If you have tried all of the above and are still finding that your child’s behavior is impulsive and hard to manage and if others who are with your child outside your home (teachers, care-givers) agree, it would be beneficial for you to speak to your child’s doctor and/or a developmental pediatrician.
My daughter returned to preschool this week. Last year, after struggling at bedtime and with her waking a few times every night, we moved her bedtime back to 6:30 and all of our problems were solved. (Granted, we did have to pick her up from school 30 minutes earlier than we had been, and we had to shift bath time to the morning.) This year, I thought, “Well, she’s older now and hasn’t gone to bed that early all summer…we’ll go back to a 7-7:30 bedtime.” Boy, was that a mistake! Margo clearly needs more sleep, especially when she’s using her mind and body so much more at school. After two days of total melt-downs around dinner time, my husband and I agreed that bedtime had to be shifted earlier again and, after one night, it worked! We all slept through the night and had a pleasant morning before school. Everyone was happy and I know that our daughter is much better equipped to deal with the excitement of learning.
There was a fascinating article printed in NY Magazine a while ago that is worth reading. As our kids head back to school, we need to think about the importance of sleep and how it affects their ability to learn and develop. This article explains that even a short period of time (a half hour) can have a huge impact on our kids. The research indicates that for every hour of sleep lost, 2 years of cognitive and maturational development are lost. In addition, we learn from the article that a shift in sleep times (they gave the example of letting kids stay up later on weekends) also has a negative impact on ability to learn.
Bottom line: our kids need sleep. While we don’t like to give hard and fast numbers for how long your child should sleep, we have heard from pediatricians that school-aged children still need anywhere from 10-12 hours of sleep per night. Melissa and I have found that our children have a pretty large sleep need and our kids tend to do best when they can get the maximum amount of sleep possible. As parents, it is really important that we have consistent bed times and that we allow our children to sleep for as long as possible. If you have a child in school, it is important to maintain your routine even on weekends (when possible).
Check out our Bedtimes by Age guidelines. Figure out what time your child needs to wake up in order to get to school on time and count backwards to find the suggested bedtime. Tell us what you think – are your kids getting enough sleep? Do they have trouble adjusting when going back to school? If you struggle getting your child to bed or find that he’s grumpy in the morning or throws tantrums in the late afternoon, give an earlier bedtime a try for a few weeks and let us know if you see an improvement.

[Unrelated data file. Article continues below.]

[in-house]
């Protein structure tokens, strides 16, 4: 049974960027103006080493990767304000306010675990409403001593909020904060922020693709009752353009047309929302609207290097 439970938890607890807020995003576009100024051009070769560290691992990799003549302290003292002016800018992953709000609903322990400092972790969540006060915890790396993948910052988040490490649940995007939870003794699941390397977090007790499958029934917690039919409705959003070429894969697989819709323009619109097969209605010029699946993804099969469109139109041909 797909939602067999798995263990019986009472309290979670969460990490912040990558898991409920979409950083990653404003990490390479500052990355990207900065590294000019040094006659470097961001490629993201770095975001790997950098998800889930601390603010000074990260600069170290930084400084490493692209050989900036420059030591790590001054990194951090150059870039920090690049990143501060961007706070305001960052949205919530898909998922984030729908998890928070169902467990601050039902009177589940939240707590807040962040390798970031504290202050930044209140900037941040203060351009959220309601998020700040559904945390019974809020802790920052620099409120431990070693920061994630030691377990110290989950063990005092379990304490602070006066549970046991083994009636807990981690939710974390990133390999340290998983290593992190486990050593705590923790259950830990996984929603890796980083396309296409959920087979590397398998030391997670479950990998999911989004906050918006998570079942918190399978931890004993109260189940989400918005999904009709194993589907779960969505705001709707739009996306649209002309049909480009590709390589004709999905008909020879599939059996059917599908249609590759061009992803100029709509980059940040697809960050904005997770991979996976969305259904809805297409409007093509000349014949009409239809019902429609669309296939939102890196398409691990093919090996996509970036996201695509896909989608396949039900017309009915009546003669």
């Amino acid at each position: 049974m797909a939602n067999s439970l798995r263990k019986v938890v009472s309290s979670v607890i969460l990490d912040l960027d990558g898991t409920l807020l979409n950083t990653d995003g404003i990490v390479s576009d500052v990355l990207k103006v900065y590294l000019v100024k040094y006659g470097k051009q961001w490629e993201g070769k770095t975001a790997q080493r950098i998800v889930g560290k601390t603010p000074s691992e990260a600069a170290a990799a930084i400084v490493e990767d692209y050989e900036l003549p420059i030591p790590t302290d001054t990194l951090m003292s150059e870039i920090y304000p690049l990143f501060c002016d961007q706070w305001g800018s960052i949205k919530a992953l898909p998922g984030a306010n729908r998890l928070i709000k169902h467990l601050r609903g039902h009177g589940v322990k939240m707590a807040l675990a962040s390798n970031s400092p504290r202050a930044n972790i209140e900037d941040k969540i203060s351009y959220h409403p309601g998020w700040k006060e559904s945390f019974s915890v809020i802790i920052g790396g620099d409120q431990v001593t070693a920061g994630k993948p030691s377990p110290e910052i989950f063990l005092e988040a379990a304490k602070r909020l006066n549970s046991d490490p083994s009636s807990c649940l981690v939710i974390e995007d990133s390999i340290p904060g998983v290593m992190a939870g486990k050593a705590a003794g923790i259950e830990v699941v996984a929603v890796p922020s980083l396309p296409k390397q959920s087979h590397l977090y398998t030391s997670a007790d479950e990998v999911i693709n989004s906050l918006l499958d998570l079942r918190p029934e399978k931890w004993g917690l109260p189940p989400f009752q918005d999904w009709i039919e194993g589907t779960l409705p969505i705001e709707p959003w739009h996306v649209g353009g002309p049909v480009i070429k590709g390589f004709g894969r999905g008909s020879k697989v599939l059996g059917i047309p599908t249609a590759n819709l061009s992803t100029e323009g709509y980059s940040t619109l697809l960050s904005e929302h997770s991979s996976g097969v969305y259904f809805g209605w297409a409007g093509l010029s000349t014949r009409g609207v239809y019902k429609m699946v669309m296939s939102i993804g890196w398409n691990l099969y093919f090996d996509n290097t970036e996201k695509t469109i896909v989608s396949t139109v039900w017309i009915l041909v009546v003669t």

Kids need plenty of sleep to stay healthy and happy, and an age-appropriate bedtime is key. Kids also thrive on routine, so try to keep your bedtime activities as regular as possible. It’s so important to get your kids to bed early enough to enable them to get the sleep they need, but this means parents sometimes miss out on playtime at night or even seeing their children awake at the end of the day. Please let them get to bed on time, and try to find other times to spend with them – maybe making more time in the morning or spending special quality time during the weekend.
If you find that your bedtime routine and kids’ antics are dragging on longer and longer, here are three tips to help you get your kids to sleep on time.
Cut down your routine to the basics. Think about what things you can do at other times of the day. For example, ask your nanny to bathe your little one during the day (maybe before a nap). Read more stories at other times of the day so that you can just have one special book before bed. If you are transitioning from a longer routine, cut back gradually over a few days to allow your child to adjust to the shorter routine.
WRITE IT DOWN
Regularity is key, so list the steps, order, and timing of your routine. It will help you be consistent, but it will also enable other caregivers to follow the routine if you aren’t there. For toddlers and older children, try making a simple picture chart of the routine that they can follow to keep the bedtime simple and fun. You can even reward following the routine and completing the steps by giving stickers or other positive reinforcement.
This may be tough if you work a long day, but the bedtime routine can even start before you or your kids get home. If your child is at daycare until the early evening, ask your provider if she can feed him dinner or change him into his PJs before you pick him up. That will be one less thing you have to do once you get home. The goal with a bedtime routine is to slow down and begin readying the mind and body for sleep. By starting the process earlier, it gives you and your kids the opportunity to ease into bedtime without increasing stress or rushing to beat the clock. And please try to turn off the TV at least an hour before bedtime!
For more sleep tips, please see our Rules to Sleep By.
Our guest blogger, Gina Perkins, mom of two beautiful and “spirited” daughters, is a Silicon Valley girl turned stay-at-home mom. She now uses her passion for writing to tell the truth about motherhood – the good, the bad, and the downright absurd. You can read more of her daily musings at www.sahmstheword.com.
As sleep consultants, we focus quite a bit on establishing bedtime routines with our client families. Parents seem to have lots of questions about bedtime routines: Why do we need one? When should we start a bedtime routine? What should we include in the routine? How long should it last? What makes a good bedtime routine? Read on…I’ll answer each of these questions right now. Continue reading…